And on July 28, the Gateway Pundit, another conservative blogger, wrote, “Here’s a major blow to the mainstream media and their non-surge supporting darling, Barack Obama. General Petraeus is sticking with Bush and McCain and has decided to win the War in Iraq rather than withdraw U.S. troops based on the latest popularity polls back at home. General Petraeus will not endorse Obama’s hasty retreat plans and will base further troop withdrawals strictly on conditions on the ground.”
And, most telling, Mr. McCain himself told NBC News on July 21 that “I think we should trust the word of General Petraeus, who has orchestrated this dramatic [recent military] turnaround” in Iraq.
A theme emerges. Not content merely to argue that Mr. Obama is wrong either on the effects of the surge or a timetable of withdrawal—those are, after all, arguable points—many of our conservative friends, including Mr. McCain, apparently, when it comes to applying doctrine to Mr. Obama—appear to be arguing against civilian control of the military. Presuming that Mr. Obama is only talking about being the “boss” when and if he is elected president, if he is not the boss at that point, who is?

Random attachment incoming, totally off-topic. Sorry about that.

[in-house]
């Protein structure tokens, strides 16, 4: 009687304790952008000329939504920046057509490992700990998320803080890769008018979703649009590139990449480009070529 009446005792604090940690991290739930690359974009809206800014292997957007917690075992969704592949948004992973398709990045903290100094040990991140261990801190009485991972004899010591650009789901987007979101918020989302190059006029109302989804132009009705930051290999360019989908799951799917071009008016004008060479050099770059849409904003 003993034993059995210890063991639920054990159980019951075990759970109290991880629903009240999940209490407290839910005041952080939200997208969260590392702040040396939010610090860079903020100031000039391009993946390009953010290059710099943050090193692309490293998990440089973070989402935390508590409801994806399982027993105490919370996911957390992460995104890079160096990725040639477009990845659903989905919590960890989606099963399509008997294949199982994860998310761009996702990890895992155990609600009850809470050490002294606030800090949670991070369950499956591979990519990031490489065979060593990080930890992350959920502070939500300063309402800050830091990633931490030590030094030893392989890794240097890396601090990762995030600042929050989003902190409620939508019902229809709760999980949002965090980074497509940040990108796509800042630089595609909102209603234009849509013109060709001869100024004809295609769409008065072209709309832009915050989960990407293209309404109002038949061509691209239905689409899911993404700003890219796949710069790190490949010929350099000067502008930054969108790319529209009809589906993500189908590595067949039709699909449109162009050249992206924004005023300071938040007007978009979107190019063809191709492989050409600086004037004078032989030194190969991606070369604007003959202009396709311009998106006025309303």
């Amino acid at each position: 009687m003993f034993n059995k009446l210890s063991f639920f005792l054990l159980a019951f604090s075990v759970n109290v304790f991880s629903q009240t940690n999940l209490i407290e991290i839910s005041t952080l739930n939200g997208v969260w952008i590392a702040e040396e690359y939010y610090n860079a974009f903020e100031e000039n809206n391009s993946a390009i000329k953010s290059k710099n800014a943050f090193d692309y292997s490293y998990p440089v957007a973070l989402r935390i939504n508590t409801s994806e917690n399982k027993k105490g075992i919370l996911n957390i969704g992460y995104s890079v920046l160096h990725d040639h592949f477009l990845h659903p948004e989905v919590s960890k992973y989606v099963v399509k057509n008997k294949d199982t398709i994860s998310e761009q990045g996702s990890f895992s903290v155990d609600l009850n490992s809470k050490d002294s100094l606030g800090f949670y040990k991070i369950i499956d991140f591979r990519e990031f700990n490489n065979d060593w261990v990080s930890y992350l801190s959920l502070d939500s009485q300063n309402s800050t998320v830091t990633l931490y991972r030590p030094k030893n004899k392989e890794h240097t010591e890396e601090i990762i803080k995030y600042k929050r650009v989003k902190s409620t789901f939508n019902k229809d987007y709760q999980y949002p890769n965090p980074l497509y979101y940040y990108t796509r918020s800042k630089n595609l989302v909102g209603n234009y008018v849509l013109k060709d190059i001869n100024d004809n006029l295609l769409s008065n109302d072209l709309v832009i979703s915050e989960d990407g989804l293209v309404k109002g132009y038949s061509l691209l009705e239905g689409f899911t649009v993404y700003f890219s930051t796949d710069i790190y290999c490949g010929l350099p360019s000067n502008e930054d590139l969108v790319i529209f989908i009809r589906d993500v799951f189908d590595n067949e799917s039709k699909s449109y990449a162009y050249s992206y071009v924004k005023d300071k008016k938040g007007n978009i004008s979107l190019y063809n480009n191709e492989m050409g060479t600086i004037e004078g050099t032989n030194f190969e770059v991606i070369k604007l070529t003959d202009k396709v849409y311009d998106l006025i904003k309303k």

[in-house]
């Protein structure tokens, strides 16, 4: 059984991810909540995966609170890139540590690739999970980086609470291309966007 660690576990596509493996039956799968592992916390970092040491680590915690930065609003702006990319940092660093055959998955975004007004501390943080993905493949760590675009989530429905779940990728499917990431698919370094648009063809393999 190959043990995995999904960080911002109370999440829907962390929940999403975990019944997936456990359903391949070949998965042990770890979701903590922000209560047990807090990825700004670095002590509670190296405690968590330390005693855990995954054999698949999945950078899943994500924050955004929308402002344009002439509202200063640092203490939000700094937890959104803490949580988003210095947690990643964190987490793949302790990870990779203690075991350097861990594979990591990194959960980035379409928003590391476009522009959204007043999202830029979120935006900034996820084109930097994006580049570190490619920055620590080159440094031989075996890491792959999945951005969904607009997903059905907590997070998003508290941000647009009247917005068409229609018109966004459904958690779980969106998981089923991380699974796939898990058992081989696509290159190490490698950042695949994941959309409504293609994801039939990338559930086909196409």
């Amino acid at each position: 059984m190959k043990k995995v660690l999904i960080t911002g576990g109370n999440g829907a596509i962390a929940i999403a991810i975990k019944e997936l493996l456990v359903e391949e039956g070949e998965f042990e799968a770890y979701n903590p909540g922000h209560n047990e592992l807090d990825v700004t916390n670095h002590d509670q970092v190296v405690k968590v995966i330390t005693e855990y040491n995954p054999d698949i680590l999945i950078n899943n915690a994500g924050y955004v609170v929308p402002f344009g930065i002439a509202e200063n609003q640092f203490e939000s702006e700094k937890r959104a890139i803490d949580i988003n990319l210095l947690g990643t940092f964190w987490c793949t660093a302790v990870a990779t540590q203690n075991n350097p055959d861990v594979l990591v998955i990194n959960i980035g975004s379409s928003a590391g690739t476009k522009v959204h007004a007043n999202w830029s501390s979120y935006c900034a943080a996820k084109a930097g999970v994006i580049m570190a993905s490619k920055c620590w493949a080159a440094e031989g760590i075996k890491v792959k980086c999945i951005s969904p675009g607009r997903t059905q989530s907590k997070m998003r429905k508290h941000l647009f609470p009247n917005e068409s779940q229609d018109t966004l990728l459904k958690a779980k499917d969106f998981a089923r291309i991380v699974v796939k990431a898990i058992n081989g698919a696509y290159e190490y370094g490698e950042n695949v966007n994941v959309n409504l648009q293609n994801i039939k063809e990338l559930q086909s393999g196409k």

This is sheer madness. By this reasoning—that presidents ever and always should bow to the wisdom of the generals—then President Harry Truman should have allowed General Douglas MacArthur to invade China in the midst of the Korean War in 1951. I don’t think Mr. McCain actually believes this—he would almost certainly make his own military decisions if it were he who were the president, rather than trusting them solely to the generals—and I don’t think any rational American believes that Mr. MacArthur was right in 1951, and the country, and the world, would have been better off had the nation gone to war with China. But that’s what comes from partisan-situational thinking, when the doctrine changes to fit the politics and the opponent of the moment.
It also goes to show that for too many of our conservative friends, the Constitution is a pointed staff on which to impale their enemies, hip and thigh, rather than a foundation doctrine providing common shelter for us all.